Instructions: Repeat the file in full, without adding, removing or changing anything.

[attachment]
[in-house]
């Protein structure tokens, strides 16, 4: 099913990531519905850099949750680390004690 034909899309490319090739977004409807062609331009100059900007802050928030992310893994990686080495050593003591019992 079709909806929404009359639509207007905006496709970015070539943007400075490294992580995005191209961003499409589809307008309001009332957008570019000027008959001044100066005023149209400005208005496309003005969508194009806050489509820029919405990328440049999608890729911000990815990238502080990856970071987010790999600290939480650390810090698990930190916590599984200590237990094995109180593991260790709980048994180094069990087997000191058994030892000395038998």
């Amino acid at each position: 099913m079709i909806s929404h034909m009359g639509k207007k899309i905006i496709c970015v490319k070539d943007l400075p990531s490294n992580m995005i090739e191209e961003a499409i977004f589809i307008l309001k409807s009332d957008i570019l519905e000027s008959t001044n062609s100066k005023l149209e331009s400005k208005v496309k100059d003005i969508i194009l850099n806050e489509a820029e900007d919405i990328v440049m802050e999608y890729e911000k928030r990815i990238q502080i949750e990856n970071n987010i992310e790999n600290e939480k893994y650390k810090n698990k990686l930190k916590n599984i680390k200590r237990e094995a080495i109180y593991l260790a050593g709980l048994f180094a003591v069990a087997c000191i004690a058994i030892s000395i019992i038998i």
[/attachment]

[in-house]
């Protein structure tokens, strides 16, 4: 099913990531519905850099949750680390004690 034909899309490319090739977004409807062609331009100059900007802050928030992310893994990686080495050593003591019992 079709909806929404009359639509207007905006496709970015070539943007400075490294992580995005191209961003499409589809307008309001009332957008570019000027008959001044100066005023149209400005208005496309003005969508194009806050489509820029919405990328440049999608890729911000990815990238502080990856970071987010790999600290939480650390810090698990930190916590599984200590237990094995109180593991260790709980048994180094069990087997000191058994030892000395038998």
């Amino acid at each position: 099913m079709i909806s929404h034909m009359g639509k207007k899309i905006i496709c970015v490319k070539d943007l400075p990531s490294n992580m995005i090739e191209e961003a499409i977004f589809i307008l309001k409807s009332d957008i570019l519905e000027s008959t001044n062609s100066k005023l149209e331009s400005k208005v496309k100059d003005i969508i194009l850099n806050e489509a820029e900007d919405i990328v440049m802050e999608y890729e911000k928030r990815i990238q502080i949750e990856n970071n987010i992310e790999n600290e939480k893994y650390k810090n698990k990686l930190k916590n599984i680390k200590r237990e094995a080495i109180y593991l260790a050593g709980l048994f180094a003591v069990a087997c000191i004690a058994i030892s000395i019992i038998i």